localhost     :: String,
                    remotehost    :: String,
                    isguest       :: Bool,
                    issuperuser   :: Bool,
                    currentdir    :: String,
                    homedir       :: String,
                    timeconnected :: Integer

This will automatically generate the following accessor functions for us:

username :: Configuration -> String
localhost :: Configuration -> String

Moreover, it gives us a convenient update method. Here is a short example for a "post working directory" and "change directory" like functions that work on Configurations:

changeDir :: Configuration -> String -> Configuration
changeDir cfg newDir =
    -- make sure the directory exists
    if directoryExists newDir
      then -- change our current directory
           cfg{currentdir = newDir}
      else error "directory does not exist"

postWorkingDir :: Configuration -> String
  -- retrieve our current directory
postWorkingDir cfg = currentdir cfg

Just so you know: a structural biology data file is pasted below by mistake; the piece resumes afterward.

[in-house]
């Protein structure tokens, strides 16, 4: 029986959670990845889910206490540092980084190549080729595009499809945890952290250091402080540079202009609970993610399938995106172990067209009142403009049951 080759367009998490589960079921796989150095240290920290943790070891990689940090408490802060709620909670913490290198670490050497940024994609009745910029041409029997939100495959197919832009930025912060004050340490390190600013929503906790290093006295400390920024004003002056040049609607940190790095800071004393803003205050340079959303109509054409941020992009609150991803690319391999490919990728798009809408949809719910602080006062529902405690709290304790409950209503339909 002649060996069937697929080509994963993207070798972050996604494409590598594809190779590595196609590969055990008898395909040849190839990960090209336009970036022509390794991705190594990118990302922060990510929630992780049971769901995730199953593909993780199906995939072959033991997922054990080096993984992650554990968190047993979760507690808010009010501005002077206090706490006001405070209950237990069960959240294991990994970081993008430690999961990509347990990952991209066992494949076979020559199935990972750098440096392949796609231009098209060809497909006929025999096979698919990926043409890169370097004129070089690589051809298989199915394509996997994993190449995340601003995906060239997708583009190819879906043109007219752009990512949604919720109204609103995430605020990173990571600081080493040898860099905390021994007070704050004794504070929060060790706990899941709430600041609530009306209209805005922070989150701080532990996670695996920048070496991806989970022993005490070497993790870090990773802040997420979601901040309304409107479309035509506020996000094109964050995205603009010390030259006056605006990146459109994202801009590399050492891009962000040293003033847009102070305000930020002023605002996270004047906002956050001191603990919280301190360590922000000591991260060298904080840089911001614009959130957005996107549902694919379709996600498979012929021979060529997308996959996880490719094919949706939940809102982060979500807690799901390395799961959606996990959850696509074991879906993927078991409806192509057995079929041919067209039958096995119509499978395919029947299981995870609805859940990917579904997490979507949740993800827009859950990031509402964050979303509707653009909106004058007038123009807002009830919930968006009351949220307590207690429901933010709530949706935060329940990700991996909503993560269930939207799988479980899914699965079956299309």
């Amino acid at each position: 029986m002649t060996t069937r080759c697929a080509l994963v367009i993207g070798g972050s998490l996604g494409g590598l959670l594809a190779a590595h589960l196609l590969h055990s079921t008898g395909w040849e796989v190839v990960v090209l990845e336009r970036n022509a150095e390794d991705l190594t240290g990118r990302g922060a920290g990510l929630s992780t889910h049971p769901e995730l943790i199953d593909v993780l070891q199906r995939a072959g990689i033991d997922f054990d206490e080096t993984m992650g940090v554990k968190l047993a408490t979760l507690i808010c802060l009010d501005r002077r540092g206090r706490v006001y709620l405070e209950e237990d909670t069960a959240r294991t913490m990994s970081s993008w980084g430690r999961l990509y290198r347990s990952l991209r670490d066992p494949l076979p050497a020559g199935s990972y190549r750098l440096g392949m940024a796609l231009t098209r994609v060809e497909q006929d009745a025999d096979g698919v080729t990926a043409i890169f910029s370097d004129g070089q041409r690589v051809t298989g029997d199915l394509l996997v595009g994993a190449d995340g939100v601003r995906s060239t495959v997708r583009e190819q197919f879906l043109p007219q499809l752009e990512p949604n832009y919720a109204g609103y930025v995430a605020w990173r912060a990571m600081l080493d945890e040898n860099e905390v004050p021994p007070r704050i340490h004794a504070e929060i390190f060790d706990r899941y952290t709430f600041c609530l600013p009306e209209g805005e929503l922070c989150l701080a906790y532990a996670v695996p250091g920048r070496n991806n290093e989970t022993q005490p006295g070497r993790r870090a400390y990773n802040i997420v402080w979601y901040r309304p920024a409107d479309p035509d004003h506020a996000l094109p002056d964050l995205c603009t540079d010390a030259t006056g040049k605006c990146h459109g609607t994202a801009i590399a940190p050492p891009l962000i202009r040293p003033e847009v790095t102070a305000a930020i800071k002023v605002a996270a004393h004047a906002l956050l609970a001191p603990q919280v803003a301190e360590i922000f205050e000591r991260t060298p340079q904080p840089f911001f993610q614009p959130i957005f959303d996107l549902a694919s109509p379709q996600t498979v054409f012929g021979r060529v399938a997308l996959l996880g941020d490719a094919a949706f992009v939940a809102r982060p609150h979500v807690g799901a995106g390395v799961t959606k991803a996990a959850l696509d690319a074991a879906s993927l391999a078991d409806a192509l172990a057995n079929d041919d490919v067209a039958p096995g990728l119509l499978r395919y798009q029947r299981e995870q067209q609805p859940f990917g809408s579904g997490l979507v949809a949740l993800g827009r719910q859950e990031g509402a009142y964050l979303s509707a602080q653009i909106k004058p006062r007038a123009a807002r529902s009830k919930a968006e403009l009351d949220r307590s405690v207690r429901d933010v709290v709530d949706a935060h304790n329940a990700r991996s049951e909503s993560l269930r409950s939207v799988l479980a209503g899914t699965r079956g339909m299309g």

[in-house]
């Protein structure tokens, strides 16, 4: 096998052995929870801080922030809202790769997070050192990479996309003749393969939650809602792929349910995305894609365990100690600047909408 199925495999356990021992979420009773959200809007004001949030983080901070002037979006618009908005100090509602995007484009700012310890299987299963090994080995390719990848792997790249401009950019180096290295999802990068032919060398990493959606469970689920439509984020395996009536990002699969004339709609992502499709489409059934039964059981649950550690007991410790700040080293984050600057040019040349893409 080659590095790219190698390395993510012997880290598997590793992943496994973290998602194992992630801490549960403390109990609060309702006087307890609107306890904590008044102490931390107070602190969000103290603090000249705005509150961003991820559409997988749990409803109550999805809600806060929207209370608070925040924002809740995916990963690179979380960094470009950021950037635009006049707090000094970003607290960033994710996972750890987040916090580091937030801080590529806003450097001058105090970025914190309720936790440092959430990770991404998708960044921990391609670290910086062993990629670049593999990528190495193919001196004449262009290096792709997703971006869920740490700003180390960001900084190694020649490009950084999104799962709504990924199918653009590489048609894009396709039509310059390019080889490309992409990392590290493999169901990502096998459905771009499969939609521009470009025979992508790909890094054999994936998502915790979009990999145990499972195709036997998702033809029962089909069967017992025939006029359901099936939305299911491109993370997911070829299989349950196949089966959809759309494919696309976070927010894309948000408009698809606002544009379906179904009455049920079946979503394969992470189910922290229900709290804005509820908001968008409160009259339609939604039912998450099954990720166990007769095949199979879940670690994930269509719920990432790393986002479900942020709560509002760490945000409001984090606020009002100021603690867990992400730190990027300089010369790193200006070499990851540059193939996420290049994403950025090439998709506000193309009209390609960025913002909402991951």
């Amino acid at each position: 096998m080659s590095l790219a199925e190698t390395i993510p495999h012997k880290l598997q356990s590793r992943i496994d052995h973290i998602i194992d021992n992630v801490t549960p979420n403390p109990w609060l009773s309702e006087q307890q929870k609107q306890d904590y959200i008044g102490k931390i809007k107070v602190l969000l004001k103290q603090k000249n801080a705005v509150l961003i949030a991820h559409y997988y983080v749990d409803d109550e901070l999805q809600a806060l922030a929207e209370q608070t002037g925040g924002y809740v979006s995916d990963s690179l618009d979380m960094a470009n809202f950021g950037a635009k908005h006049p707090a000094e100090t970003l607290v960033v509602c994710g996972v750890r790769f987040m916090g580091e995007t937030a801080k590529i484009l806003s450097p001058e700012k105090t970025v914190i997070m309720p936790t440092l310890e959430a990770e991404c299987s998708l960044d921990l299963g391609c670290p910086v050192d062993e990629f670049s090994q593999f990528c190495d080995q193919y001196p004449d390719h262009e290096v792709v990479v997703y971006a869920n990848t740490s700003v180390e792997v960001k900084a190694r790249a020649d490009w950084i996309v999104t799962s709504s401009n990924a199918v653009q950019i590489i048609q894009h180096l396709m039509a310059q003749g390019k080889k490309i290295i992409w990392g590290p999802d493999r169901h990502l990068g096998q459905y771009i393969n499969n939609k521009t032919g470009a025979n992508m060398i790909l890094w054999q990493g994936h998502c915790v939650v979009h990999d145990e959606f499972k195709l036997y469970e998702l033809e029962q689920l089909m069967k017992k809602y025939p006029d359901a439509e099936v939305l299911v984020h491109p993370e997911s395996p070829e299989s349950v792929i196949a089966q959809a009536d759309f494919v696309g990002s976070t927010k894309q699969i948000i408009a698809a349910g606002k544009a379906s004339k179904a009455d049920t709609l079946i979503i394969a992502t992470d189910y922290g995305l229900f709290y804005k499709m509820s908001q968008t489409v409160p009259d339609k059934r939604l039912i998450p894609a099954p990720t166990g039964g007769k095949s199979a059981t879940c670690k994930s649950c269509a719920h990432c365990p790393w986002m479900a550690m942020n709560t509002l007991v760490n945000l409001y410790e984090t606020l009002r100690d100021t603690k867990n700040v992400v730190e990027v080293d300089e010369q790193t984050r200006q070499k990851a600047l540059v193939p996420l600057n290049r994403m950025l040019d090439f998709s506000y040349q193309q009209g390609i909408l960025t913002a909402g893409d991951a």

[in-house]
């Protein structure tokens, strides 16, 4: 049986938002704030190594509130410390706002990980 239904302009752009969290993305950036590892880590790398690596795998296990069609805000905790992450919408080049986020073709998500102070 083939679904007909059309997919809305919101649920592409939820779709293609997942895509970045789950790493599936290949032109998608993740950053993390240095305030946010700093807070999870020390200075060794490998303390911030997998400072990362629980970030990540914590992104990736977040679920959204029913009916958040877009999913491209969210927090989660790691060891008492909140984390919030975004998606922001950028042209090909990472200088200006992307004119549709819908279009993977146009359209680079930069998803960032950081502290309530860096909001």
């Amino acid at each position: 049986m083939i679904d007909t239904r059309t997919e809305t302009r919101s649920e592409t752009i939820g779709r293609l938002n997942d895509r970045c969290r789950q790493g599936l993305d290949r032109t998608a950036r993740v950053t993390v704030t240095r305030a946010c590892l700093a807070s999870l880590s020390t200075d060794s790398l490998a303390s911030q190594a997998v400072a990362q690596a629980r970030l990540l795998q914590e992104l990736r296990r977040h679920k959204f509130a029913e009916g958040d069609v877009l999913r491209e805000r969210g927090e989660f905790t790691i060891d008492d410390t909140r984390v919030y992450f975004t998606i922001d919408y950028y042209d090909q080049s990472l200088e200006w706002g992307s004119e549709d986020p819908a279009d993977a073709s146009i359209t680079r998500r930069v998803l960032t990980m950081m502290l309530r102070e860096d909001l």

So, in general, to update the field x in a datatype y to z, you write y{x=z}. You can change more than one; each should be separated by commas, for instance, y{x=z, a=b, c=d}.


Those of you familiar with object-oriented languages might be tempted to, after all of this talk about "accessor functions" and "update methods", think of the y{x=z} construct as a setter method, which modifies the value of x in a pre-existing y. It is not like that – remember that in Haskell variables are immutable. Therefore, if, using the example above, you do something like conf2 = changeDir conf1 "/opt/foo/bar" conf2 will be defined as a Configuration which is just like conf1 except for having "/opt/foo/bar" as its currentdir, but conf1 will remain unchanged.

It's only sugar[edit]

You can of course continue to pattern match against Configurations as you did before. The named fields are simply syntactic sugar; you can still write something like:

getUserName (Configuration un _ _ _ _ _ _ _) = un

But there is little reason to. Finally, you can pattern match against named fields as in:

getHostData (Configuration {localhost=lh,remotehost=rh})
  = (lh,rh)

This matches the variable lh against the localhost field on the Configuration and the variable rh against the remotehost field on the Configuration. These matches of course succeed. You could also constrain the matches by putting values instead of variable names in these positions, as you would for standard datatypes.

You can create values of Configuration in the old way as shown in the first definition below, or in the named-field's type, as shown in the second definition below: